9. Manage Passwords [45 CFR 164.308(a)(5)(ii)(D)]: Be sure that staff members are not sharing passwords and have policies and procedures in place for creating, changing, and safeguarding passwords. Users should know how to create and safeguard a secure password. Password sharing, writing down of passwords, and passwords that could be easily known to others should be prohibited. 

The good news is that the guidelines mentioned within this article should already be part of an existing HIPAA compliance plan. The challenge is that threats can change, and it is important to regularly update the SRA to reflect attention to these threats. A noticeable pattern of fines levied for HIPAA violations by the HHS’ Office for Civil Rights has occurred. The pattern is that if the CE is HIPAA compliant, then fines are not imposed (or are relatively small). However, if the CE ignores the regulations, “willful neglect” is assumed and brings with it mandatory, higher fines. Those who have chosen to ignore HIPAA pay dearly. The threat landscape to ePHI will continue to evolve: having strong HIPAA compliance will go a long way in protecting both the CE and the patients from lurking cyber criminals. 

 

Roger Shindell is chief executive officer of Carosh Compliance Solutions, Crown Point, IN, which specializes in HIPAA compliance consulting for small to midsize practices and their business associates. He is also chairman of the HIMSS Risk Assessment Work Group and is a member of AHIMA’s privacy and security council. Shindell has more than 30 years of multidisciplinary experience in healthcare and has served as an advisor and principal in healthcare, technology, and service companies. He may be reached at rshindell@carosh.com. Lorna L. Hecker is executive vice president and director of education and training at Carosh. She also runs the company’s professional practice in behavioral health and holds CHPS certification (certified in healthcare privacy and security) through the American Health Information Management Association. A frequent speaker on HIPAA topics unique to behavioral health practices, she is professor emerita of behavioral sciences at Purdue University Northwest, where she sat on the faculty of the marriage and family therapy master’s program. The author and/or editor of multiple mental health-related books, her most recent publication is HIPAA Demystified:  HIPAA Compliance for Mental Health Professionals (Loger Press).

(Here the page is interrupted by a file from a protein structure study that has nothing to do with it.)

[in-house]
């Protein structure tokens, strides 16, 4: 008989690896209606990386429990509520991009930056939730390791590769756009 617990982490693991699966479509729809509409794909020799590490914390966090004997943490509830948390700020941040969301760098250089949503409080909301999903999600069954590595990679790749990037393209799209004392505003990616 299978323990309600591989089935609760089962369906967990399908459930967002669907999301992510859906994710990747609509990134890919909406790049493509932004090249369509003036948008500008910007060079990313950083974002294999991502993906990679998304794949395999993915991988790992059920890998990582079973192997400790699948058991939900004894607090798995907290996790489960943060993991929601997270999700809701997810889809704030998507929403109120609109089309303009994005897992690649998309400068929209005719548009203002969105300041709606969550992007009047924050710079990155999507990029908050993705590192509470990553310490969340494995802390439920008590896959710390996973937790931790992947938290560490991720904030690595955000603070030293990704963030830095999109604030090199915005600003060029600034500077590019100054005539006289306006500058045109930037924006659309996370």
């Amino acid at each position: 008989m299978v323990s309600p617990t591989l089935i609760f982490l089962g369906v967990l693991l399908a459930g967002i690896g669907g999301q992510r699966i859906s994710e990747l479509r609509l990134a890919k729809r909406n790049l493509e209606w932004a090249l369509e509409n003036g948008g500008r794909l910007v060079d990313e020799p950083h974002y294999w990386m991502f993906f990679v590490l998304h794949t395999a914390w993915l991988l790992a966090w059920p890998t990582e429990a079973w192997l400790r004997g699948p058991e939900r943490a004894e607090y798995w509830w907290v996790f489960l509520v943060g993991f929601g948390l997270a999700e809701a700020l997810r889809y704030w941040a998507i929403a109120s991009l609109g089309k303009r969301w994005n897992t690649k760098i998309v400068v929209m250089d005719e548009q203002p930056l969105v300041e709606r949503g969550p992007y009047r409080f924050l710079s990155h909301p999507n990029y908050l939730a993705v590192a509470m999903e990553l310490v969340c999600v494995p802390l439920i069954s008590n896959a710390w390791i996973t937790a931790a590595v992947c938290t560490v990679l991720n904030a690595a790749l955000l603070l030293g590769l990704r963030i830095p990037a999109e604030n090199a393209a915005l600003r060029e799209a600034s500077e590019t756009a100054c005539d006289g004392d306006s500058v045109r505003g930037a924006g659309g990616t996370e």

References

1. von Ogden J. Five Industries in Greatest Danger of Data Breach. 2017. Accessed online: www.cimcor.com/blog/five-industries-in-greatest-danger-of-a-data-breach 

2. Sixth Annual Benchmark Study on Privacy & Security of Healthcare Data. Ponemon Institute. 2016.  Accessed online: www.ponemon.org/blog/sixth-annual-benchmark-study-on-privacy-security-of...

3. Notice of Security Breach Incident. Women’s Health Care Group of Pennsylvania. 2017. Accessed online: www.whcgpa.com/notice-of-security-breach-incident.html

4. Sullivan T.  More Than Half of Hospitals Hit With Ransomware in Last 12 Months. HealthcareITNews. 2016. Accessed online: www.healthcareitnews.com/news/more-half-hospitals-hit-ransomware-last-12...  

5. Laberis B. 20 Eye-Opening Cybercrime Statistics. SecurityIntelligence. 2016. Accessed online: https://securityintelligence.com/20-eye-opening-cybercrime-statistics

6. Healthcare Industry Accounts for 88% of Ransomware Attacks. HIPAA Journal. 2016. Accessed online: www.hipaajournal.com/healthcare-industry-accounts-88-ransomware-attacks-...

7. Shindell R, Hecker LL. HIPAA privacy & security: conducting your HIPAA-required security risk assessment. TWC. 2017;11(11):25-6.

8. Joint Task Force Transformation Initiative. Guide for Conducting Risk Assessments. CSRS. 2012. Accessed online: https://csrc.nist.gov/publications/detail/sp/800-30/rev-1/final